Have you ever had a friend who could just look at a car and tell you what year it was? Sometimes it’s easier to tell the difference when you have more than one vehicle right in front of you, but when you only have one car there, how can you tell what year it is?
It’s not always going to be easy, though, and sometimes the VIN is the only way to determine the actual year, because visual clues occasionally get carried over to the next year, or the car has been modified. Barring any custom work or modifications, our Spotter’s Guide Series will help you identify popular musclecars.
That Grille Says It All
The 1955 is probably the one year that very few people have a problem with identifying. The grille is separate from the front turn signals, making it the only year of the three that does this. The 1957 is very specific, as well, with that huge grille that extends down to the bumper, filling the front end with chrome.
But the 1956 is the one year that creates confusion sometimes. That’s the one they call the ‘tweener’, because it’s similar to both the ’55 and the ’57 – it’s right in between. The simple aspect of the grille that identifies the ’56 are the huge, square-ish signal lamps encompassed within the grille, where the ’57 has round signal lamps and huge round bumperettes.
Both ’55 and ’56 have a smooth hood, but the ’57 has a pair of ‘Rockets’ that make that hood specific to that year. The emblems and chevrons on the hood vary, as well as the plane that is on the top center of many ’55-’56 models.
That’s Not Blinker Fluid
As with the front end, the 1957 Chevy is the one with the unique treatment. The high fins that come to a point, and the bumper-mounted rear lamps accentuate the ’57, making it an easy one to distinguish. The 1955 tail lamps are a little smaller than 1956, incorporating the reverse lens with it. For 1956, a bullet-type lamp showed up.
While the fuel door on the 1955 is clearly seen on the left-side quarter panel, you might run into a Clark Griswald Family Truckster situation if you’ve never seen anyone fill up the fuel tank on the ’56 and ’57 – because the fuel filler is hidden. On the ’56, it’s right behind the left tail lamp, and on the ’57 the fuel door is the tail molding, and it pops open to reveal the fuel door.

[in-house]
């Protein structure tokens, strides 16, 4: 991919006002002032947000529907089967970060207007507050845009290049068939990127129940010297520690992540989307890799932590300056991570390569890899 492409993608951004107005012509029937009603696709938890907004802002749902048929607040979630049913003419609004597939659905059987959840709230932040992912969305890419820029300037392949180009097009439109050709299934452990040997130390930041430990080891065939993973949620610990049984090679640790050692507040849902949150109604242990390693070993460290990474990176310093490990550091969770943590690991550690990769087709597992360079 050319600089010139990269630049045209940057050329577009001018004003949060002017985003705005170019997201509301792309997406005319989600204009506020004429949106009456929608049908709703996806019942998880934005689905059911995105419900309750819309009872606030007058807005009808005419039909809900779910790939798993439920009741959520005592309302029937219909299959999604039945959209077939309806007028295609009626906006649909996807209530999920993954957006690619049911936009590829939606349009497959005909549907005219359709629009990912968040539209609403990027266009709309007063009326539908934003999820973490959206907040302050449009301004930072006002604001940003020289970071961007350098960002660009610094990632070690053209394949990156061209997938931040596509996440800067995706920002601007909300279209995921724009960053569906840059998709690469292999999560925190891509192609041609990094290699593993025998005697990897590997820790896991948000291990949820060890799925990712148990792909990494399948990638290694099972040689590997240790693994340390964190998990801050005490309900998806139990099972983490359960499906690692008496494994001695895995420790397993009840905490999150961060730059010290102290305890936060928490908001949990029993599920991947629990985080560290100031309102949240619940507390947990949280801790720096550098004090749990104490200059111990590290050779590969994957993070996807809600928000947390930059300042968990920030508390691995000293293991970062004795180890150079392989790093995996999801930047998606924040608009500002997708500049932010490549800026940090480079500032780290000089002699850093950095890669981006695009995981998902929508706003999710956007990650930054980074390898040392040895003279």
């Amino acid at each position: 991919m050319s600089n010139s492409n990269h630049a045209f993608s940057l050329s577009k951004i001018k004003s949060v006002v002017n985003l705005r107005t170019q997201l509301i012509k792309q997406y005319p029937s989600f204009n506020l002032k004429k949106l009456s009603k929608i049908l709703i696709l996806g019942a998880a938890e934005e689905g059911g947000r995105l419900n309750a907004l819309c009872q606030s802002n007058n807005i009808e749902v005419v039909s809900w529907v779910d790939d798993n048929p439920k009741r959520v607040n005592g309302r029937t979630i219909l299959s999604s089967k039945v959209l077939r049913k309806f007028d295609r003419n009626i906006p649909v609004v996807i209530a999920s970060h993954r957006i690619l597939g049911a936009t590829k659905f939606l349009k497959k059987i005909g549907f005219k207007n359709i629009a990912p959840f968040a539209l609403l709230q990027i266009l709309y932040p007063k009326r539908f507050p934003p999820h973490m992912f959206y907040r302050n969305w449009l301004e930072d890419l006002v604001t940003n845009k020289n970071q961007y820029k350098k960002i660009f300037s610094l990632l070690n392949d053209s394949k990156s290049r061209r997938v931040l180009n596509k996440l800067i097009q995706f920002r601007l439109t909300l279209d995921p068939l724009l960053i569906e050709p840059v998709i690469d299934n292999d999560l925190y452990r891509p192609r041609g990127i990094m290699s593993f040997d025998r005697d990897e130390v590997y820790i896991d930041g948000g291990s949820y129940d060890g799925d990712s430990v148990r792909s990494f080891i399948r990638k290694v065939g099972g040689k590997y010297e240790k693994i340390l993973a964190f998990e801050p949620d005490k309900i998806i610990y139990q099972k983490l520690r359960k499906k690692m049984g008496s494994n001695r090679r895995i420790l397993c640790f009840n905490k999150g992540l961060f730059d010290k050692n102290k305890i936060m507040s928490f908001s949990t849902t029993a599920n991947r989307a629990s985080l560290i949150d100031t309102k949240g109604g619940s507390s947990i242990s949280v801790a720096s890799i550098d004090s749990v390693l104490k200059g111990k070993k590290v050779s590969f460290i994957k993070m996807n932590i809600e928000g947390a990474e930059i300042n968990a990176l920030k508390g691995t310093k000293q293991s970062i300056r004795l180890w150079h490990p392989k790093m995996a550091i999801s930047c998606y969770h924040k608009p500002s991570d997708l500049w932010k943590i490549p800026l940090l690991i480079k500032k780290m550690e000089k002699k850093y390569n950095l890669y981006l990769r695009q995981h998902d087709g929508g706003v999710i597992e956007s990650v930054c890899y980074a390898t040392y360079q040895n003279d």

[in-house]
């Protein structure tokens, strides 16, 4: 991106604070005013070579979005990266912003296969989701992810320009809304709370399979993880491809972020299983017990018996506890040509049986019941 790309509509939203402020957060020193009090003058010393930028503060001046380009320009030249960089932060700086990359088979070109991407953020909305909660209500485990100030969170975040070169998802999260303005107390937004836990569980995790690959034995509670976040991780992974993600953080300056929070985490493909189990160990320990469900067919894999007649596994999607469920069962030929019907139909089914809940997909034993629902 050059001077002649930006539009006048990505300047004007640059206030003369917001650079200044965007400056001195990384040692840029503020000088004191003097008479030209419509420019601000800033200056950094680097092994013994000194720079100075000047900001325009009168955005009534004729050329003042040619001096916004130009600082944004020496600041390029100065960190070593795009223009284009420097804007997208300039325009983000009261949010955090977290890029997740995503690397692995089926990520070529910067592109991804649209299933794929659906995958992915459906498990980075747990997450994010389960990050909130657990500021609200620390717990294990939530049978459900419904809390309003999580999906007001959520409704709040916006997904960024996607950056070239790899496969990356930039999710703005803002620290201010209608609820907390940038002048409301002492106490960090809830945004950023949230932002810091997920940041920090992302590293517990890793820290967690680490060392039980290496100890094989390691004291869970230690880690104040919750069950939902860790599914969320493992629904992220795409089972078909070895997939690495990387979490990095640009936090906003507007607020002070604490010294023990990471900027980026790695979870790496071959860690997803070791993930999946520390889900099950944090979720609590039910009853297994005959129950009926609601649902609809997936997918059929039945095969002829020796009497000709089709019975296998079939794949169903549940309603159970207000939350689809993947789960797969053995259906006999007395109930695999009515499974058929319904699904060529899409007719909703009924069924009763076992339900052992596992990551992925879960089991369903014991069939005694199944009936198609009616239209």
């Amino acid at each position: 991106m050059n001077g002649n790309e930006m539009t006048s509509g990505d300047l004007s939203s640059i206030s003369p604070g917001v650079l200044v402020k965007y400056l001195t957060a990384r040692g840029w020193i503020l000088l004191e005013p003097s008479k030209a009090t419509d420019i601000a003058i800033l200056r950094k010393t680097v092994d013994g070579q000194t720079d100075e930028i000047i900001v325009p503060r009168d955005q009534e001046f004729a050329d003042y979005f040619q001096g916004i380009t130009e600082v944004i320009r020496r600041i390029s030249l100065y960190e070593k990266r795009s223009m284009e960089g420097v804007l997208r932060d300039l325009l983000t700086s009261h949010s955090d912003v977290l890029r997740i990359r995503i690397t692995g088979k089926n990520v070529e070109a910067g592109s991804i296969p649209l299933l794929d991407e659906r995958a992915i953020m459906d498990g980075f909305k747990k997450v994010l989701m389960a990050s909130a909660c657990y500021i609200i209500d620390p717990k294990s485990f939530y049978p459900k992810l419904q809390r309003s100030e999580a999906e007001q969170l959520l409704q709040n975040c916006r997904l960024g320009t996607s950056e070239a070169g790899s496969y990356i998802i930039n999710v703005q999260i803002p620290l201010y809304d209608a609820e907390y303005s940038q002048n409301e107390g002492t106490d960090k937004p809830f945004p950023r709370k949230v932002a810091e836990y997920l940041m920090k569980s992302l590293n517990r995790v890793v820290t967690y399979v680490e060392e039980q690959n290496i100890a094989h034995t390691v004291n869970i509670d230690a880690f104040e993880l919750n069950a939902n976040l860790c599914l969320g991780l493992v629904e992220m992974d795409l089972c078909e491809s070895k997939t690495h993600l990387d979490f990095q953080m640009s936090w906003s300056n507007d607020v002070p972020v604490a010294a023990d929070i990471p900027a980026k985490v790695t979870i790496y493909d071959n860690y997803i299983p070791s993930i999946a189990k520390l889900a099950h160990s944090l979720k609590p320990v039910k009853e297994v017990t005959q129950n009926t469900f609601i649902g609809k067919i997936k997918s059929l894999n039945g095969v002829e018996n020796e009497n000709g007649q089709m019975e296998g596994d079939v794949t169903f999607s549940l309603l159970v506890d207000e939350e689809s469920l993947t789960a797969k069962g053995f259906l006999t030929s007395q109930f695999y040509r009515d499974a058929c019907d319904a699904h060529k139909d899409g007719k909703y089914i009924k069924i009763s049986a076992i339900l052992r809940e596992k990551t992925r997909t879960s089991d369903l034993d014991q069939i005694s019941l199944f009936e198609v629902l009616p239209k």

Wagons & Nomad
For the Tri-Five, there were a couple of wagons available, but the most sought after is the Nomad. All of the wagons follow the same rules for the front end treatment and rear lamps, but only the Nomad has a little more style, and was only available as a two-door model.
The easiest way to distinguish a Nomad from the side is to look at the side pillars, they’ll have an aggressive pitch to the B, C, and rear pillars, where the standard wagons will have vertical pillars. The easiest way to tell a Nomad from the back is the tailgate: it has seven vertical moldings and also has a bit of an aggressive pitch to match the pillars.
The 150, 210, And Bel Air Models
Like many other cars that started life as a lower-priced, or base model, the Tri-Five is no different, and with a couple of exceptions it’s not too difficult to transform a 150 into a 210, or even a Bel Air. But to narrow it down, the 150 was the base model with no side trim at all; the 210 was between the 150 and Bel Air, with trim behind the front door only; and the Bel Air had trim all the way down the side, from front fender to the quarter panel.
While this may not help you to become an expert with all versions and options on the Tri-Five Chevy, hopefully our Spotters Guide will help you to distinguish what year the Chevy is, and how to spot a real Nomad.